AROUND the globe, eyes will be firmly on Scotland next autumn as it aims to ensure that the 26th Conference of the Parties – known as COP26, which will be hosted in Glasgow – is a “world changer” that helps secure genuine progress towards cutting emissions.

When the UN Climate Change Summit takes place at the SEC between November 9 and 20 it will be the largest the UK has ever hosted, with up to 200 world leaders expected to attend for the final weekend.

A programme of events for campaigners, activists and the public – described by some as a people’s summit – is also expected to take place. The nearby Glasgow Science Centre will stage a series of inclusive events.

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The conference is seen as a major crossroads in the battle against global climate change and comes in the year governments are due to review their commitment to cutting ­carbon emissions.

The Paris Agreement, drafted in 2015 and adopted in 2016, sets out a global framework to avoid dangerous climate change by limiting global warming to well below 2C and pursuing efforts to limit it to 1.5C.

Yet last October the world’s leading climate scientists warned there are only a dozen years for global warming to be kept to a maximum of 1.5C, beyond which even half a degree will significantly increase the risks of drought, floods, extreme heat and poverty for hundreds of millions of people.

The authors of the landmark report by the United Nations Intergovernmental Panel on Climate Change (IPCC) insisted urgent and unprecedented changes are needed to reach the target.

The unconditional pledges and ­targets that governments have made as of December 2019 would limit warming to about 2.8C above ­pre-industrial levels.

Leaders attending the COP26 will be under pressure to agree to enhanced policies that address the gulf. To add to the tensions, talks are due to ­commence just days after the US presidential election on November 3.

Much of the focus in coming months will be on pushing nations to agree updated commitments ahead of the event, as the Madrid summit this month failed to make anticipated progress.

Leading climate change scientist Professor David Reay, of Edinburgh University’s carbon management programme, said: “So far only 80 nations have committed to enhance their commitments, and none of these are the really big emitters, like China and the US.

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“Glasgow is crucial in pushing all nations to up their game, including a big push to get nations to commit to net-zero emissions by 2050 or earlier – like we have already committed to in Scotland and the UK.”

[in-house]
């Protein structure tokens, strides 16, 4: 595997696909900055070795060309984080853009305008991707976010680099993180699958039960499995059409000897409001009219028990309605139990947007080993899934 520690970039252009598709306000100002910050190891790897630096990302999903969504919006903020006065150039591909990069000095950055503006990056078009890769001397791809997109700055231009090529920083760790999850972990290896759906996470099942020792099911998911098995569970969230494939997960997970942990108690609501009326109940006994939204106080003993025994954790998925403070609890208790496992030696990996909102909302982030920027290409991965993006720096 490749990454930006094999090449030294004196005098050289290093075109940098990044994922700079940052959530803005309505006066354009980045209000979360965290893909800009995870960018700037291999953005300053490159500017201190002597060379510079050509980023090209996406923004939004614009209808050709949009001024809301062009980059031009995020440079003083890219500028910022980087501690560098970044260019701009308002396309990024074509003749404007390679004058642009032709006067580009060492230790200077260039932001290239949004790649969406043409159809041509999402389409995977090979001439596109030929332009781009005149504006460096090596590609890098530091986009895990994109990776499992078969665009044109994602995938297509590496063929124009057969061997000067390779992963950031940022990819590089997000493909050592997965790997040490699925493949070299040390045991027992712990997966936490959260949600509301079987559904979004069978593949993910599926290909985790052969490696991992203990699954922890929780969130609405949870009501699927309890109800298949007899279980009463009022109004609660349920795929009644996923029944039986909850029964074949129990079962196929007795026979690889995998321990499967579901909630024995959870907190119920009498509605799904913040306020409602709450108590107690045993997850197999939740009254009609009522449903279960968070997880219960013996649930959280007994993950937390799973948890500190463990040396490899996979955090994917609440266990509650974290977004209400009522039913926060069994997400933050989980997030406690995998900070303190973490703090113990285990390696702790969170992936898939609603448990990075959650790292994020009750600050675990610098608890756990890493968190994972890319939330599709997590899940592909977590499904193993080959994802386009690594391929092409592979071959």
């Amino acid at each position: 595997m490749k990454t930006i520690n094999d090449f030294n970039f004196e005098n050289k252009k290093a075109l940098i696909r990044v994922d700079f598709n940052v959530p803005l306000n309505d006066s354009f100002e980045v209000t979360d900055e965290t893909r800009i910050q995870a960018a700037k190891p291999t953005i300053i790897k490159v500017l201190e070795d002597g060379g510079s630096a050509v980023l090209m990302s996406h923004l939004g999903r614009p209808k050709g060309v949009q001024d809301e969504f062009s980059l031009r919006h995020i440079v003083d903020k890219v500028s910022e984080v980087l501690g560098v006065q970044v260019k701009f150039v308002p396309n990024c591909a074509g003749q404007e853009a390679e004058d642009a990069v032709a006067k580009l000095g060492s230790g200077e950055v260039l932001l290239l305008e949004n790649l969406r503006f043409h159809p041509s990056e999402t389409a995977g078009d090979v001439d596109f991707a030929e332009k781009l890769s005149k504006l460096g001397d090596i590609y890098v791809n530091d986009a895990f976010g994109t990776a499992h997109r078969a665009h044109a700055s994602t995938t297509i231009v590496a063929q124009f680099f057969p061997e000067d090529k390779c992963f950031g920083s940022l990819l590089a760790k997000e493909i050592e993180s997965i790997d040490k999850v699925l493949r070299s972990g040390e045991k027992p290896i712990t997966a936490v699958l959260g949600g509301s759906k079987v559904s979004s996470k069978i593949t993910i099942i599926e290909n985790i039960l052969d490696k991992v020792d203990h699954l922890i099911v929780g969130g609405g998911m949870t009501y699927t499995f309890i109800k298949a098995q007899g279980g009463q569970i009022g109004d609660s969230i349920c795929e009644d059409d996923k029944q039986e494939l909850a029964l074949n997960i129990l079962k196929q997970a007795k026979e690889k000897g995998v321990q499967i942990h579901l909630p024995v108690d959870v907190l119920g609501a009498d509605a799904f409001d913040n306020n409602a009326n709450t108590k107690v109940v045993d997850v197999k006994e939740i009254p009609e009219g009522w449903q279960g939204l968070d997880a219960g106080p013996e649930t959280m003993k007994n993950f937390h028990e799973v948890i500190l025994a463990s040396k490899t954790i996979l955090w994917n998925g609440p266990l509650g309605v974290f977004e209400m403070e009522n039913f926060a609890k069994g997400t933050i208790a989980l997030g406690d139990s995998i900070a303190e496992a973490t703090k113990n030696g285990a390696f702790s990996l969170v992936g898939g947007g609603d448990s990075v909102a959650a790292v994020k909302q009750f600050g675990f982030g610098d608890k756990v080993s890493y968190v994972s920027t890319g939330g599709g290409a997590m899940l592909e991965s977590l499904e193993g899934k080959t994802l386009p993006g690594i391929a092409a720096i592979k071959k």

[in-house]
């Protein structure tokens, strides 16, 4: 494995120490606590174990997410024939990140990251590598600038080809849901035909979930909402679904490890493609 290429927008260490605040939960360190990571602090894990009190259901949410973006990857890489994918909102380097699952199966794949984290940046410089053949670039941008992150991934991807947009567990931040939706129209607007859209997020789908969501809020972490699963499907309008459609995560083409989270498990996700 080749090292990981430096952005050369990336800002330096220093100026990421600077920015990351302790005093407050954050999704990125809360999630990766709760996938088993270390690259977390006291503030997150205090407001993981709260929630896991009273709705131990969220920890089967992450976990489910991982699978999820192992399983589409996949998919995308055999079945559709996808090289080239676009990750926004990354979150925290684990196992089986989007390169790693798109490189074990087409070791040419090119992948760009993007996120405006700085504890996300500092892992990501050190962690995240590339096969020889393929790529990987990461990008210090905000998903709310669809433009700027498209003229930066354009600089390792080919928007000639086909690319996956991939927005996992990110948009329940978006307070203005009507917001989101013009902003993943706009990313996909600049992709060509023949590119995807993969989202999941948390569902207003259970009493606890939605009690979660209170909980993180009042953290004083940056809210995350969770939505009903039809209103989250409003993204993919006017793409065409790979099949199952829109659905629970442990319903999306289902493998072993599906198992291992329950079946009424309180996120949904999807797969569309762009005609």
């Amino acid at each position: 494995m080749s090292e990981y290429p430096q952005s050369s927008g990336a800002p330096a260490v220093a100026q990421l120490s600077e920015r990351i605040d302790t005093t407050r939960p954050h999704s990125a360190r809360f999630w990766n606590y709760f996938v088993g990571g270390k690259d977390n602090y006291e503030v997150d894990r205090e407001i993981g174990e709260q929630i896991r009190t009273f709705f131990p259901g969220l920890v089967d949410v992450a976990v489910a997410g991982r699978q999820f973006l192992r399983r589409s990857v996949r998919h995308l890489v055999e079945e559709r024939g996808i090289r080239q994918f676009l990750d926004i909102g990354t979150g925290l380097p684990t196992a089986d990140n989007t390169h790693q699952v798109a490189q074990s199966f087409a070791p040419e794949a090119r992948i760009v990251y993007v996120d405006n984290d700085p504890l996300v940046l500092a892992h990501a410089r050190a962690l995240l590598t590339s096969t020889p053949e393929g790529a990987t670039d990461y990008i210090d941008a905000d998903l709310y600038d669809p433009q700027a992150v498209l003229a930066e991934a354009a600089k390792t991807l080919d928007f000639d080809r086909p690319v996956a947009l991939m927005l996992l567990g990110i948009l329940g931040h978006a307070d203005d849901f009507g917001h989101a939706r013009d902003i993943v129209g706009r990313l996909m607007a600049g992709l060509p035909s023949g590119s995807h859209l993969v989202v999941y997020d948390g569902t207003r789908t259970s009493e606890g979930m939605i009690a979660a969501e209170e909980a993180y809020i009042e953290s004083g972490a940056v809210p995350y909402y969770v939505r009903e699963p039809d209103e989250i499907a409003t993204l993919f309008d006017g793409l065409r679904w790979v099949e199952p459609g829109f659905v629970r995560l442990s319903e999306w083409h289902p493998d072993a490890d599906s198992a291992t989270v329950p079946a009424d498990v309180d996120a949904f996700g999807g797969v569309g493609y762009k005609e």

The Scottish Government announced it considered the country to be in the grip of a climate change emergency in April this year and has targets to cut carbon emissions to net zero by 2040. The UK Parliament backed a motion to declare a climate emergency in May but the UK’s net-zero targets are for 2050. Extinction Rebellion is calling for both to reach the target by 2025.

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Reay, who has provided expert evidence on climate change to select committees in the Westminster and Holyrood Parliaments, added: “Glasgow is likely the last-chance saloon for the Paris climate goal of keeping global temperature rise to 1.5C. Without big increases in ambition from the biggest economies we’ll have burned through our small remaining emissions before the decade is out.

“The world’s eyes will be on Scotland and Glasgow. COP26 is a once-in-a-generation opportunity to build international partnerships on climate change, and to share good practice and to co-operate on tackling the ­biggest challenge our civilisation ­faces in the 21st century.”

Caroline Rance, climate and energy campaigner for Friends of the Earth Scotland, said: “There’s a growing movement to work together across the UK to make some demands that lead to real change. But it’s also an opportunity to work with climate justice protestors from all over the world.”

READ MORE: Campaigners call for COP26 to be free of fossil fuel lobbyists

They will include activists from countries in the global south already seeing the effects of climate change, including those facing floods and fires, or who are no longer able to grow traditional crops due to droughts. Others, such as those from the Niger Delta, are coping with environmental damage caused by fossil fuel extraction.

Rance claimed the event also provided opportunities for domestic campaigning. “It’s a chance to really shine a spotlight on the hypocrisies of the Scottish Government, who say one thing and do another,” she added. The environmental campaigning group is calling for the Scottish and UK Governments to work together to agree a definite end date for oil extraction and to put in place plans for a just transition to renewables.

Climate Change Secretary Roseanna Cunningham said: “I want to ensure Scotland has a meaningful role in COP26 which generates a positive legacy for Scotland and that helps drive forward global ambition and action. COP26 must set the world on course for a net-zero future by mid-century, in a way that is fair and leaves no-one behind.

“I further want the summit to demonstrate what partnerships at all levels can achieve, as well as for Glasgow to be an inclusive COP where all voices are heard in a respectful and collaborative way.

“We will work in partnership with the UK Government, the UN, ­Glasgow City Council and others to deliver a safe and secure environment for COP26 to take place.”